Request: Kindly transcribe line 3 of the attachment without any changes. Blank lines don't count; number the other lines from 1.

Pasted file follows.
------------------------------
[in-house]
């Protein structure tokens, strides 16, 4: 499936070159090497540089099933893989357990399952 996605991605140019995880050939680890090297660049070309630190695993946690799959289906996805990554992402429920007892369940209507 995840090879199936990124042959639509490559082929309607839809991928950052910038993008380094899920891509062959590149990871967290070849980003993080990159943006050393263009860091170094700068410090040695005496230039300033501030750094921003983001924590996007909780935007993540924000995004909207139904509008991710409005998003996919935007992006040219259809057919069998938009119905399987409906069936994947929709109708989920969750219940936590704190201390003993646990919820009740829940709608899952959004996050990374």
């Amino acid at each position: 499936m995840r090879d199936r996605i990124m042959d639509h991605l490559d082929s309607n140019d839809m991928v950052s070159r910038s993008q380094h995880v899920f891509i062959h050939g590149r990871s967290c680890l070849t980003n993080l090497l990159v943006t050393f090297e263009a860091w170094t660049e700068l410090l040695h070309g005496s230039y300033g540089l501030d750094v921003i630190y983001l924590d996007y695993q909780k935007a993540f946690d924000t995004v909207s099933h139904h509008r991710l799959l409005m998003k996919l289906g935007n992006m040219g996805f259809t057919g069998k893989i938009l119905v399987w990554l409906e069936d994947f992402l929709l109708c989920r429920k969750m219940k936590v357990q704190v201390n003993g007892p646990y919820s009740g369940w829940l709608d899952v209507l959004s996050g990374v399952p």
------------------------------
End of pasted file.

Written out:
């Amino acid at each position: 499936m995840r090879d199936r996605i990124m042959d639509h991605l490559d082929s309607n140019d839809m991928v950052s070159r910038s993008q380094h995880v899920f891509i062959h050939g590149r990871s967290c680890l070849t980003n993080l090497l990159v943006t050393f090297e263009a860091w170094t660049e700068l410090l040695h070309g005496s230039y300033g540089l501030d750094v921003i630190y983001l924590d996007y695993q909780k935007a993540f946690d924000t995004v909207s099933h139904h509008r991710l799959l409005m998003k996919l289906g935007n992006m040219g996805f259809t057919g069998k893989i938009l119905v399987w990554l409906e069936d994947f992402l929709l109708c989920r429920k969750m219940k936590v357990q704190v201390n003993g007892p646990y919820s009740g369940w829940l709608d899952v209507l959004s996050g990374v399952p």